The following excerpt describes an interesting technique to enable higher resolution on the headset without using brute computing power to drive 4K@120fps per eye. Although there are tradeoffs to using it, techniques like this will continue to improve and help drive HMD capabilities to the next level where resolution will eventually become a non-issue.
All that aside, how exactly do Pimax expect people to drive two sets of 4k displays at higher enough refresh rates needed for good, low latency VR? Enter ‘Brain-warp’. Brain-warp is a technique where you render and display an image to one eye only, and then render and display for the other eye, in a sequence such that one eye is seeing an image and the other isn’t at any given moment in time. This way, they’re actually rendering a single 4K image at 120 times a second, but the user perceives it as a complete 8K image at 120Hz. How? Because that frequency is high enough that we don’t perceive that one eye is blind while the other isn’t, at least for a tiny fraction of a second. It’s like raising one hand to one eye, lowering that hand and raising your other hand to your other eye, and doing that very so fast that you simply don’t notice it. Active-shutter 3D glasses use the same concept, often at the same 120Hz refresh rate.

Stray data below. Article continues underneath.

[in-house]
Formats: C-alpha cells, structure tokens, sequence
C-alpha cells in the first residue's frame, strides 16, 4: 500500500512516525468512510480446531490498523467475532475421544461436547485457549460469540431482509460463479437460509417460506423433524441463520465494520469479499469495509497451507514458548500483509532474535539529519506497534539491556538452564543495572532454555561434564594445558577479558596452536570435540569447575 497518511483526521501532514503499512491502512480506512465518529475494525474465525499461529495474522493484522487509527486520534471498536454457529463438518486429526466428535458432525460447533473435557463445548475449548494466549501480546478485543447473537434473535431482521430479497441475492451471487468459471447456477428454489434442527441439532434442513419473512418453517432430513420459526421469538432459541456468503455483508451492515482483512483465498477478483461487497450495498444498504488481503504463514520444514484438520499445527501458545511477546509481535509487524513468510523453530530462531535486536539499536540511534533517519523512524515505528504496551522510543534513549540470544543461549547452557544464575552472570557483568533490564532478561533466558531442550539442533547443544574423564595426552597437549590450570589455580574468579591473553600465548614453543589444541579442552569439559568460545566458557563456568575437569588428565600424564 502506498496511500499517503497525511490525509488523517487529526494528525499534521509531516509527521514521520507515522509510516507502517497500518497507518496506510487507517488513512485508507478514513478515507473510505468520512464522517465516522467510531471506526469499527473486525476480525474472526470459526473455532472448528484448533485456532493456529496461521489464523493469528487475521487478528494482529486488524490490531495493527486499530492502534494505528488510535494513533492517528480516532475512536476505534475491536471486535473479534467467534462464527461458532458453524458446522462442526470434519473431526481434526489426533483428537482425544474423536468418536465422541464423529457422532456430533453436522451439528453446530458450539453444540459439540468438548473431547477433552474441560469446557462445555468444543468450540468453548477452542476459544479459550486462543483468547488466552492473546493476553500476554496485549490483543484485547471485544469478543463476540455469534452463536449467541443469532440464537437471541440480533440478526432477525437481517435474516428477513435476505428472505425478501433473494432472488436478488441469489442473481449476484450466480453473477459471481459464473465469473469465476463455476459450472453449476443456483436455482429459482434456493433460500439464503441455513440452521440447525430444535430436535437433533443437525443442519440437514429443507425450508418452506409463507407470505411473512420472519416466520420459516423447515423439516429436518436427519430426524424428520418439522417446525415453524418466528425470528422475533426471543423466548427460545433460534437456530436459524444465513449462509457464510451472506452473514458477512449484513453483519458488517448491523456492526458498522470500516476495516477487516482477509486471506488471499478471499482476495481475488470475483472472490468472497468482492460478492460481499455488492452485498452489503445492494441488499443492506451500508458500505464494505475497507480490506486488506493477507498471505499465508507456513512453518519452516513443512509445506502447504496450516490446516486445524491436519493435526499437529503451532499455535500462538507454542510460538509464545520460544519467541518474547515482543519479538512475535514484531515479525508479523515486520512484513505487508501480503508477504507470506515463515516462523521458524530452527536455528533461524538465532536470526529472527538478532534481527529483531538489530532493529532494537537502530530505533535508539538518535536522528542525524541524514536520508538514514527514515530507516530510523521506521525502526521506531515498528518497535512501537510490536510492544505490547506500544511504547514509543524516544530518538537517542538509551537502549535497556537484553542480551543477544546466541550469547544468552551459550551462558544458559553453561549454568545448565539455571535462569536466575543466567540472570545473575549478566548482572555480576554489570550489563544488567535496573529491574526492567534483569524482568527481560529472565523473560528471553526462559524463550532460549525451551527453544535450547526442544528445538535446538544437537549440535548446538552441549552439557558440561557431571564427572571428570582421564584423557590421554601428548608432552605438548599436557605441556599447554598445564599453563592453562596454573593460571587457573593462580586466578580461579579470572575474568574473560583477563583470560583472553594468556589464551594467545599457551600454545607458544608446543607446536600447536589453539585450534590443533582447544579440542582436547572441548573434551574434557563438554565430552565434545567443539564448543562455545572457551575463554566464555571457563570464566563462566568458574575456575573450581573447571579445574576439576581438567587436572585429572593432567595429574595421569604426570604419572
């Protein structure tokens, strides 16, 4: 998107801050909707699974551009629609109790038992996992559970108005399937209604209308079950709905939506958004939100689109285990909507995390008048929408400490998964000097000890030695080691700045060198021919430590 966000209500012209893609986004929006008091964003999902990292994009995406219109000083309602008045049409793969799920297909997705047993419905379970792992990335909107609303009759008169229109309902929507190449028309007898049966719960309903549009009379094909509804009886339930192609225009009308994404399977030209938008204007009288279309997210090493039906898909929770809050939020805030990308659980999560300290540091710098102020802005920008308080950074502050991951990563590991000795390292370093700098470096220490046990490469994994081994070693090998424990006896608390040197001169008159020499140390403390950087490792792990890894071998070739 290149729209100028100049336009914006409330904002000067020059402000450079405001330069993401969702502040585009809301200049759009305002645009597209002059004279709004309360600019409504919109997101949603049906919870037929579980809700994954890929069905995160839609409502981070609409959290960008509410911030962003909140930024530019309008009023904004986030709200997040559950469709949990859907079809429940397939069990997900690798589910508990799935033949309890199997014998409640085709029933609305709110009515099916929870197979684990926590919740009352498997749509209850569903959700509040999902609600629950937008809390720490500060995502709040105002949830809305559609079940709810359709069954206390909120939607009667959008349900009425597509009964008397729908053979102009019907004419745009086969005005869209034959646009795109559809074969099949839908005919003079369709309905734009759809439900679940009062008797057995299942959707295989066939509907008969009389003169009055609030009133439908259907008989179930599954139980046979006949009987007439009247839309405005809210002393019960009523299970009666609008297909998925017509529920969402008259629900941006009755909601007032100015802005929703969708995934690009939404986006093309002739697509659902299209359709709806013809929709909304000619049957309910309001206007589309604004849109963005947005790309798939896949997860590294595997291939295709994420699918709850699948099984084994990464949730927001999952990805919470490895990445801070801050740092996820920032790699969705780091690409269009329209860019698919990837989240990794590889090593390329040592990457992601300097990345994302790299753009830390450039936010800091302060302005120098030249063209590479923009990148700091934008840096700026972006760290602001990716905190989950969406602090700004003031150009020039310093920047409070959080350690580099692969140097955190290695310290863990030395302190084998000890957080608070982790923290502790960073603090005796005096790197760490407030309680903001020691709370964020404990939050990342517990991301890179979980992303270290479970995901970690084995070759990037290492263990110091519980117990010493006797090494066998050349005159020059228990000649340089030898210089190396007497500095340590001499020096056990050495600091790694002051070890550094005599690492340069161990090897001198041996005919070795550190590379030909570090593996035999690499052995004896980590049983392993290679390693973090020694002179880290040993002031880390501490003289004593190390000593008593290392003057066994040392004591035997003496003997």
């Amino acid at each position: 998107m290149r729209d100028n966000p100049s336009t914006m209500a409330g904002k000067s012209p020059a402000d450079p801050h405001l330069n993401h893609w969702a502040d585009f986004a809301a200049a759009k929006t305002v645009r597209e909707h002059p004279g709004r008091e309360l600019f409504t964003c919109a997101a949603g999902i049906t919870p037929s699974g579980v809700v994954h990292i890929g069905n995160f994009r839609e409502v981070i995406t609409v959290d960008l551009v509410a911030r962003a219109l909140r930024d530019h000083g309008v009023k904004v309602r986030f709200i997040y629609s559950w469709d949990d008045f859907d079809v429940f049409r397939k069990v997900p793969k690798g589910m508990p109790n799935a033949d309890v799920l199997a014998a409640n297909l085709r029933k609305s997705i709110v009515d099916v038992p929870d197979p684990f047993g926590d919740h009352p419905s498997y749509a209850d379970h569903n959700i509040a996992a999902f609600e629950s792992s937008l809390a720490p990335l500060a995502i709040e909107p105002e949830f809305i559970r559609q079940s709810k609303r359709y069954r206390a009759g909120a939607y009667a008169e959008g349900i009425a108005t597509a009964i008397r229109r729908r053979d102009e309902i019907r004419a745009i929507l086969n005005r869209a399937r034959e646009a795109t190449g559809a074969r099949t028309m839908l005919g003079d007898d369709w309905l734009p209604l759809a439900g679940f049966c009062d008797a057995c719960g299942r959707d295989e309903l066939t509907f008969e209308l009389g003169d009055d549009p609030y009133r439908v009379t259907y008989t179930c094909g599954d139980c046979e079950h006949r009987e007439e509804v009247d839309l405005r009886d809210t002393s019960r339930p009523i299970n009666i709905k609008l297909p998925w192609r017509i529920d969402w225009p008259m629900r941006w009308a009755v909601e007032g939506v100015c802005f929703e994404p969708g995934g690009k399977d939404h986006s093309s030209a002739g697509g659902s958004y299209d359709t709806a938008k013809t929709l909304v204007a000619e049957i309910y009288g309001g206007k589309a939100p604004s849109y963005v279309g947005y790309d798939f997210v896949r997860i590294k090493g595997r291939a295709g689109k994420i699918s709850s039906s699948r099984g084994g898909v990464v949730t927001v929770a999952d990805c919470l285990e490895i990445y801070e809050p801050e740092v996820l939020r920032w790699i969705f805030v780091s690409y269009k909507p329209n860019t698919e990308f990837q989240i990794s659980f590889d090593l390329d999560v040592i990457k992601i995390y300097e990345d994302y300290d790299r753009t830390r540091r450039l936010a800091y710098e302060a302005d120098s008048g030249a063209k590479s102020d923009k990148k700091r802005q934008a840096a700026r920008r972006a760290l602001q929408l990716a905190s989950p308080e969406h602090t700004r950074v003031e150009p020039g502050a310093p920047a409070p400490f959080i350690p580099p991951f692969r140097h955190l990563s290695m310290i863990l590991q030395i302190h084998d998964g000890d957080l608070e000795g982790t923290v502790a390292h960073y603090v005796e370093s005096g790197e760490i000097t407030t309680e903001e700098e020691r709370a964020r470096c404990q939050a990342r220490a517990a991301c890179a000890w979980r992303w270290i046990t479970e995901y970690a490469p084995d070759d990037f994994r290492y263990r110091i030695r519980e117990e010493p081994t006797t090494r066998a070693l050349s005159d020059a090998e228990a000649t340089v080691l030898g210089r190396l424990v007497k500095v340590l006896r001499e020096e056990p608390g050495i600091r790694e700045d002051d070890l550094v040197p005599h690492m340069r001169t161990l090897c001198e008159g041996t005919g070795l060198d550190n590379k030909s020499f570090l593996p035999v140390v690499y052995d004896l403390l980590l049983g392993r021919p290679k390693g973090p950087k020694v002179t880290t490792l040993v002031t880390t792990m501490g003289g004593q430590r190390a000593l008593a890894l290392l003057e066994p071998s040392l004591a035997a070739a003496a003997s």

Brain-warp is a neat trick then, but not without its downsides and clearly there’s still a huge amount of power needed to drive the displays in this headset. To output 4K at 120Hz, they say you’ll need at minimum an NVIDIA GTX 980 but that’s assuming Async Timewarp is also in play helping resolve dropped frames. Their actual recommended specification however is either dual GTX 1070s, or one GTX 1080.
Another caveat here is that brain-warp also requires “very accurate synchronous fine tuning” according to them, and results in a “ghosting” artifact that appears during motion. That artifact wasn’t very distracting to me in the demo, but it may be more distracting at higher brightness levels or other scenarios.